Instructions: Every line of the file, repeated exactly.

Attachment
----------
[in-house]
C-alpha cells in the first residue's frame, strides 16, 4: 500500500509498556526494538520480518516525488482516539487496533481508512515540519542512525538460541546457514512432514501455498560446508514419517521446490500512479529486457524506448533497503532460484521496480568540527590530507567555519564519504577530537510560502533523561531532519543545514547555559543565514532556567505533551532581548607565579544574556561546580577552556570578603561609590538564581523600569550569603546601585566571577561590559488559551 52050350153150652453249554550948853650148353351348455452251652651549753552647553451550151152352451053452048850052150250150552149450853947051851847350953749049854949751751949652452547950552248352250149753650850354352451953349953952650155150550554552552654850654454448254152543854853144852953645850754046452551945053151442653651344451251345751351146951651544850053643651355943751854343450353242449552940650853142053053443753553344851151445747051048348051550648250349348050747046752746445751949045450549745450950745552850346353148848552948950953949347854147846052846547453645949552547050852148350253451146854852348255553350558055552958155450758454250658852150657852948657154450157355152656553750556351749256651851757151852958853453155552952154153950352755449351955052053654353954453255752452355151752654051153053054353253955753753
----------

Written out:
[in-house]
C-alpha cells in the first residue's frame, strides 16, 4: 500500500509498556526494538520480518516525488482516539487496533481508512515540519542512525538460541546457514512432514501455498560446508514419517521446490500512479529486457524506448533497503532460484521496480568540527590530507567555519564519504577530537510560502533523561531532519543545514547555559543565514532556567505533551532581548607565579544574556561546580577552556570578603561609590538564581523600569550569603546601585566571577561590559488559551 52050350153150652453249554550948853650148353351348455452251652651549753552647553451550151152352451053452048850052150250150552149450853947051851847350953749049854949751751949652452547950552248352250149753650850354352451953349953952650155150550554552552654850654454448254152543854853144852953645850754046452551945053151442653651344451251345751351146951651544850053643651355943751854343450353242449552940650853142053053443753553344851151445747051048348051550648250349348050747046752746445751949045450549745450950745552850346353148848552948950953949347854147846052846547453645949552547050852148350253451146854852348255553350558055552958155450758454250658852150657852948657154450157355152656553750556351749256651851757151852958853453155552952154153950352755449351955052053654353954453255752452355151752654051153053054353253955753753